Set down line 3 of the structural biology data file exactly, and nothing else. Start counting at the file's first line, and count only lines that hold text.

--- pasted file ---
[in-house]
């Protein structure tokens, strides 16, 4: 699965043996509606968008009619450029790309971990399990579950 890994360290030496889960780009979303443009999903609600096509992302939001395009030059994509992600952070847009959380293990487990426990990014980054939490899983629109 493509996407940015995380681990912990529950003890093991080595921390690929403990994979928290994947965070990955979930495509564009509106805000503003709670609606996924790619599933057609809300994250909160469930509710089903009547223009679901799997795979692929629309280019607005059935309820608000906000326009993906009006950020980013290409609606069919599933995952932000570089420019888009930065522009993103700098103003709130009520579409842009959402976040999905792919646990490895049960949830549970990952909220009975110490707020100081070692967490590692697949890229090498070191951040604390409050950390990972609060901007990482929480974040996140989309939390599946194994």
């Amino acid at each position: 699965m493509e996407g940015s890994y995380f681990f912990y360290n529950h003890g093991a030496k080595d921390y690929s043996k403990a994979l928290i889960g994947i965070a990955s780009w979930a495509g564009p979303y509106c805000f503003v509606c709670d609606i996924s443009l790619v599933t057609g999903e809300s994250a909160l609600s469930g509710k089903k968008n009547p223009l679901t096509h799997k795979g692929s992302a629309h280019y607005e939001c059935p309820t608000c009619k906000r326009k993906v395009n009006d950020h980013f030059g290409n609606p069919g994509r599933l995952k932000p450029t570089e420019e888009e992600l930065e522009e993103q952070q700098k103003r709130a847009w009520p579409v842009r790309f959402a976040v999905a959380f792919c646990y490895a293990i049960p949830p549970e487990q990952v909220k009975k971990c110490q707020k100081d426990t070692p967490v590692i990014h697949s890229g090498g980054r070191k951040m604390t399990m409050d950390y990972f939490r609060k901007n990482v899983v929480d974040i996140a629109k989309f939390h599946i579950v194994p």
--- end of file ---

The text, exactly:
């Amino acid at each position: 699965m493509e996407g940015s890994y995380f681990f912990y360290n529950h003890g093991a030496k080595d921390y690929s043996k403990a994979l928290i889960g994947i965070a990955s780009w979930a495509g564009p979303y509106c805000f503003v509606c709670d609606i996924s443009l790619v599933t057609g999903e809300s994250a909160l609600s469930g509710k089903k968008n009547p223009l679901t096509h799997k795979g692929s992302a629309h280019y607005e939001c059935p309820t608000c009619k906000r326009k993906v395009n009006d950020h980013f030059g290409n609606p069919g994509r599933l995952k932000p450029t570089e420019e888009e992600l930065e522009e993103q952070q700098k103003r709130a847009w009520p579409v842009r790309f959402a976040v999905a959380f792919c646990y490895a293990i049960p949830p549970e487990q990952v909220k009975k971990c110490q707020k100081d426990t070692p967490v590692i990014h697949s890229g090498g980054r070191k951040m604390t399990m409050d950390y990972f939490r609060k901007n990482v899983v929480d974040i996140a629109k989309f939390h599946i579950v194994p």